Spencer Tillman's Brilliant Analogy Using An Itzhak Perlman Concert Performance

Repeat post from Oct. 5, 2015

Radio and TV sports broadcaster, and former NFL great RB, Spencer Tillman, is a regular on the Texans All Access show on our local CBS 610 radio network with hosts Marc Vandermeer [voice of the Texans] and John Harris every Monday to talk about the Texans and the NFL.

National TV and radio sports announcer, Spencer Tillman
On this Monday, October 5, 2015, Spencer was on to talk about the Texans utter debacle against the Atlanta Falcons.  Marc Vandermeer, the Texans radio announcer, asked Spencer, 'with all of the QB problems and injuries among the wide receivers and after such a disastrous performance given in every aspect of the game [offense, defense, special teams, coaching], what can the coaches possibly say to the team to get them ready to play [with confidence that they can win] against their division rival, the Indianapolis Colts, on Thursday night?' 

Spencer Tillman, without missing a beat, gave this brilliant analogy, using the words from virtuoso legendary violinist, Itzhak Perlman, during one of the concerts he was performing in.  

As I was doing my morning walk while listening to the show I hope I can paraphrase Spencer's answer close to what he exactly said.  Spencer said that he was at this classical concert featuring Itzhak Perlman as violinist in a sonata [with piano].  During the beginning of the second movement of the sonata, Itzhak Perlman's violin broke a string-noticeable to the audience.  Oh, no, how can you possibly play a virtuosic violin piece with only 3 strings.  After a pause, Perlman took his bow and pointed it to the pianist to start the movement over again.  This got a huge ovation from the audience. With only 3 strings, he was able to adjust playing the rest of the piece and played it brilliantly.  When it was over, the crowd stood up giving him a thunderous ovation.  Itzhak took his bow and this time pointed it to the audience, as if telling them to be quiet.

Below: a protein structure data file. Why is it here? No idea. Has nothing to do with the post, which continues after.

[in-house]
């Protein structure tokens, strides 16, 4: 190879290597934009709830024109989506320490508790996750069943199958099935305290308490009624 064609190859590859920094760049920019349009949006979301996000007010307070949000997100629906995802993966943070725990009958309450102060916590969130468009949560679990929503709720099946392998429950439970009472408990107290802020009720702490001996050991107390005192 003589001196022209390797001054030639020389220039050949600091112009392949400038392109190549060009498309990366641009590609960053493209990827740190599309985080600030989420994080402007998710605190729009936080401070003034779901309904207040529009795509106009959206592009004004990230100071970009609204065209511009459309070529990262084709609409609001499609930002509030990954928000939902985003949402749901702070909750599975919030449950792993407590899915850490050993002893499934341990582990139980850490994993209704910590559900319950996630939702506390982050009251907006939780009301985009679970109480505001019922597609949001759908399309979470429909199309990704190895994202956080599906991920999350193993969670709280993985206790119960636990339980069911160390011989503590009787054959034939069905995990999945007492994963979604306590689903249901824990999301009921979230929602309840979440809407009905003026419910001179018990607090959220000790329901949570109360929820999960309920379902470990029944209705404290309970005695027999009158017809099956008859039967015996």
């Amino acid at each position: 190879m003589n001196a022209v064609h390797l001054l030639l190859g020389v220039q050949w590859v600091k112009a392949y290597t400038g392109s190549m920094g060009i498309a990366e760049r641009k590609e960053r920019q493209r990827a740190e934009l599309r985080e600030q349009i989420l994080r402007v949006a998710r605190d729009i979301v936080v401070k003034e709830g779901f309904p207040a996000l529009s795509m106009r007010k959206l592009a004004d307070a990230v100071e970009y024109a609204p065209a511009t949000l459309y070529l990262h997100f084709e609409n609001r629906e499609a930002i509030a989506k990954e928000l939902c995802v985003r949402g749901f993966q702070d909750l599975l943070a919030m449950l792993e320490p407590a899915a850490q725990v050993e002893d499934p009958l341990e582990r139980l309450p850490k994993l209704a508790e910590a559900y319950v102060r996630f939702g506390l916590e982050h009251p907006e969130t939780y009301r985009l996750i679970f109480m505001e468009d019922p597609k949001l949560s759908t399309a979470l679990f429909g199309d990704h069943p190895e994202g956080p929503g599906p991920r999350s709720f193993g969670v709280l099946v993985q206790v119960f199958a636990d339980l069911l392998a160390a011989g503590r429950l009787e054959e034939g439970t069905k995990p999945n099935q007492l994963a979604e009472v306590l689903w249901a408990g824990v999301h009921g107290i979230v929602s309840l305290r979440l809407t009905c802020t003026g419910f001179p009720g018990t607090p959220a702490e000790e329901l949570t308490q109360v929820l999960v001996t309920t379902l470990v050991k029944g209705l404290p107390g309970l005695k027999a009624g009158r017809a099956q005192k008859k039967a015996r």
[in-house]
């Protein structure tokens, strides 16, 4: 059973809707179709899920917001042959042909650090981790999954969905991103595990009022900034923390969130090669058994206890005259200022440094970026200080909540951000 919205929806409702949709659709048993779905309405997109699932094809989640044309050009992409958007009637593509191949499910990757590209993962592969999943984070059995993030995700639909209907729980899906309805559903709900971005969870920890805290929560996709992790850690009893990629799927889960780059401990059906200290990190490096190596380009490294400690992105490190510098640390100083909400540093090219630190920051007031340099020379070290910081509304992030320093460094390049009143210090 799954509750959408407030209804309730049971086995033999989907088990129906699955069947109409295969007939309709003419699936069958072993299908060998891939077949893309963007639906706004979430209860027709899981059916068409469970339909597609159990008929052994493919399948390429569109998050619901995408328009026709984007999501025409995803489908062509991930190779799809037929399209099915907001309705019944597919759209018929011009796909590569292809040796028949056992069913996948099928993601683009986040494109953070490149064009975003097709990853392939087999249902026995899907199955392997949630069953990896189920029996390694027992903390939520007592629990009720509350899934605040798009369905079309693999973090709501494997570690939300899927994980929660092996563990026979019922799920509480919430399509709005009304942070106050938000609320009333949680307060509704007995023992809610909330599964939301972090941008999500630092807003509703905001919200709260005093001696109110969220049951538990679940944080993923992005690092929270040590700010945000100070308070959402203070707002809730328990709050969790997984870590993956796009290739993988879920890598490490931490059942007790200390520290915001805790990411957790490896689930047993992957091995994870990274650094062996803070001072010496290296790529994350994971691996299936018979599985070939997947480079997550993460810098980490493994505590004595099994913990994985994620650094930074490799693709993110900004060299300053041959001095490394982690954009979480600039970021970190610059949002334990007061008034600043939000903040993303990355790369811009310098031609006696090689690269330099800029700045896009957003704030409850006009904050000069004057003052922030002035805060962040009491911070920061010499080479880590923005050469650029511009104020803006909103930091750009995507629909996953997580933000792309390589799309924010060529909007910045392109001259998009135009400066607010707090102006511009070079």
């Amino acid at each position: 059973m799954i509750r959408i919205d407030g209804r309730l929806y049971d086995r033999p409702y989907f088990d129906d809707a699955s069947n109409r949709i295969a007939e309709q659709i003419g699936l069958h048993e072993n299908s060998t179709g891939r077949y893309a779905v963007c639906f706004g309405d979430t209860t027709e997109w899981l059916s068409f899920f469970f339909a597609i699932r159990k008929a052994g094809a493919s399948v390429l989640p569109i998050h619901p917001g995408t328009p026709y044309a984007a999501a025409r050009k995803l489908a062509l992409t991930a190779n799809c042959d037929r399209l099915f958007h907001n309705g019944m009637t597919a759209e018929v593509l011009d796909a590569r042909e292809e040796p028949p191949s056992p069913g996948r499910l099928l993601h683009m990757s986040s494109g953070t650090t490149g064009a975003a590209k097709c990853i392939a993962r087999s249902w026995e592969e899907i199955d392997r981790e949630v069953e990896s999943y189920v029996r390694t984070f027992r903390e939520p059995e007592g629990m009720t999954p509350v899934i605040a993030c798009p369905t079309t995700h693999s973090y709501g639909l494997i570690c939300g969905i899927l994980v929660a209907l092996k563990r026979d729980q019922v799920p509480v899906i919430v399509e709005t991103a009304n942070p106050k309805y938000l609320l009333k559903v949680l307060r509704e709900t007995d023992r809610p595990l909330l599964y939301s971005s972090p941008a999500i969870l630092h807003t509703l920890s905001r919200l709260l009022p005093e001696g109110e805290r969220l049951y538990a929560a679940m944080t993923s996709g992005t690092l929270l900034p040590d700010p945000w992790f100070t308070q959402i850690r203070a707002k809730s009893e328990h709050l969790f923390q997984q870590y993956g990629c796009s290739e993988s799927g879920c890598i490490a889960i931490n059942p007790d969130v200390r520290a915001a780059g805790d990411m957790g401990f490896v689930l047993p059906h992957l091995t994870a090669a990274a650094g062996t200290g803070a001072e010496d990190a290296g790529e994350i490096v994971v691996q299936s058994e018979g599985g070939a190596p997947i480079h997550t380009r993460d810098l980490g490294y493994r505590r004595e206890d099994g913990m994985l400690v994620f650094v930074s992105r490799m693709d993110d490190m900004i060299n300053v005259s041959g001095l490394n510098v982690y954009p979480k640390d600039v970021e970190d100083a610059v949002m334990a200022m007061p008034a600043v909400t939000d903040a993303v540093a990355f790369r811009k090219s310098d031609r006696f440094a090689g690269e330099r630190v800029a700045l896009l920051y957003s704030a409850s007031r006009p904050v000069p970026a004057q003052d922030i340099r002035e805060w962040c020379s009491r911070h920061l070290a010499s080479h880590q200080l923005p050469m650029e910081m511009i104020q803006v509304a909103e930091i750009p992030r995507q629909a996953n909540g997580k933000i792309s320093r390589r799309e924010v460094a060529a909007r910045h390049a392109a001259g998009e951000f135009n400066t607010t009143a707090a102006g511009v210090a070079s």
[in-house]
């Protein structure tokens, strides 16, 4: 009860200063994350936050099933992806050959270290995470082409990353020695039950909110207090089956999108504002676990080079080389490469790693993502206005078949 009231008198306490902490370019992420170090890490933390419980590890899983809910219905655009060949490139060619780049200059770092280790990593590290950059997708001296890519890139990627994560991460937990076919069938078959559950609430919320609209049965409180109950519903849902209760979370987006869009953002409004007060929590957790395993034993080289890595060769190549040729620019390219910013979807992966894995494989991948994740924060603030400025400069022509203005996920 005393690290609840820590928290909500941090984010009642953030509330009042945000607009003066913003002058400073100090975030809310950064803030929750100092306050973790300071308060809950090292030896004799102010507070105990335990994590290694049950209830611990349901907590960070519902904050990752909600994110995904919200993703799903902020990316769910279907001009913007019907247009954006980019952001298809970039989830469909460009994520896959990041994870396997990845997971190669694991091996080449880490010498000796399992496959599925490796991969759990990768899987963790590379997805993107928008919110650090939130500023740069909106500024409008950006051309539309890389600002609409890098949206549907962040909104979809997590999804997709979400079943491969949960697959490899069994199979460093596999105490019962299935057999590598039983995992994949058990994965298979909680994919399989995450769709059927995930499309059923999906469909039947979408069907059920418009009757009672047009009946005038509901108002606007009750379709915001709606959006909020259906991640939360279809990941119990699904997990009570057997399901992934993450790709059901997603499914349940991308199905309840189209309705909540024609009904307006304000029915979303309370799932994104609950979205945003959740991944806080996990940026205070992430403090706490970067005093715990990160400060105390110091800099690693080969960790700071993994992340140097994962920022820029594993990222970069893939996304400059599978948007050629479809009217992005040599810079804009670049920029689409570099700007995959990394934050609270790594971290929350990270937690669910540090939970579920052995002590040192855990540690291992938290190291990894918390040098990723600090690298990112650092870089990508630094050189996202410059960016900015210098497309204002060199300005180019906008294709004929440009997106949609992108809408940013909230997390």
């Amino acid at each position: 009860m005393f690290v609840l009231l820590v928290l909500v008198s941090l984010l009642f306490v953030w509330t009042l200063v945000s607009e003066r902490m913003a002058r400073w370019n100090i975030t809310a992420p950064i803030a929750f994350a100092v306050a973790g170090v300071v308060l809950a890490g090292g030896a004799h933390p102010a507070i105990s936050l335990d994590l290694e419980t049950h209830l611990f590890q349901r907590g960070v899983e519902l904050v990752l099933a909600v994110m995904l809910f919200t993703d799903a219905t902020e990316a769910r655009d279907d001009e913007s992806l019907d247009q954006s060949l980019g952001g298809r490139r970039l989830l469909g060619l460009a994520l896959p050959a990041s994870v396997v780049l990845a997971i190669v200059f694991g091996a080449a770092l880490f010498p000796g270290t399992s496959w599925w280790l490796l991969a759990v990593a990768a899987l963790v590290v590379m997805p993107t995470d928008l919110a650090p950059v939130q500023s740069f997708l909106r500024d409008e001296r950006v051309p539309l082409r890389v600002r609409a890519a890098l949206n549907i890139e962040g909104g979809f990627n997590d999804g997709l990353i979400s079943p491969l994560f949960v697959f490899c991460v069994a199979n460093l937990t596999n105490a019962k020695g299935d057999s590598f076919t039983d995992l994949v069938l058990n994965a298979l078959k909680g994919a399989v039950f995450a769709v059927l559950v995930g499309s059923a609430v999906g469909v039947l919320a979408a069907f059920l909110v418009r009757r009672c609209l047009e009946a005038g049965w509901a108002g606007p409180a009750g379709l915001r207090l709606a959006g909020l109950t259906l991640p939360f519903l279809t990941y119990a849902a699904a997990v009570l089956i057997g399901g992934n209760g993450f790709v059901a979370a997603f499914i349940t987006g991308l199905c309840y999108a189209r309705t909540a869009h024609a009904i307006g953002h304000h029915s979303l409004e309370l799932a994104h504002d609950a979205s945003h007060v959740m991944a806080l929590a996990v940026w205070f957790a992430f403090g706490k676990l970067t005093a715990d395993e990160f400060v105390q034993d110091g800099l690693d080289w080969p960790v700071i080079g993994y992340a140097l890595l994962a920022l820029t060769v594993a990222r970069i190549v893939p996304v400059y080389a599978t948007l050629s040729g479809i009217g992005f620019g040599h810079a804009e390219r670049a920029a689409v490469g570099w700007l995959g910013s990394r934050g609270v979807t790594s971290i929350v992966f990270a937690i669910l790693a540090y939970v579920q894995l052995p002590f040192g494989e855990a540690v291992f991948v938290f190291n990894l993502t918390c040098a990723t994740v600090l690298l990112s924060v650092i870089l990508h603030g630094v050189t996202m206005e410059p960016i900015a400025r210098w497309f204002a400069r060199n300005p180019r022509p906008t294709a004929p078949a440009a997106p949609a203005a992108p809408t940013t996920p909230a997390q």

virtuoso violinist  [and philosopher] Itzhak Perlman
What Itzhak Perlman told the audience, is what Spencer Tillman said the coaches of the Texans should tell the Texans players to get them ready for the game on Thursday night.  Itzhak Perlman told the audience, [again I am paraphrasing], 'Sometimes out of adversity, you can show your true worth [as a great violinist -or whatever you are] by performing your best with what you have available.'   

Wow, what great insightful words from Itzhak Perlman and what a great analogy by Spencer Tillman relating that to a struggling football team.  

Bravo, Itzhak and Spencer!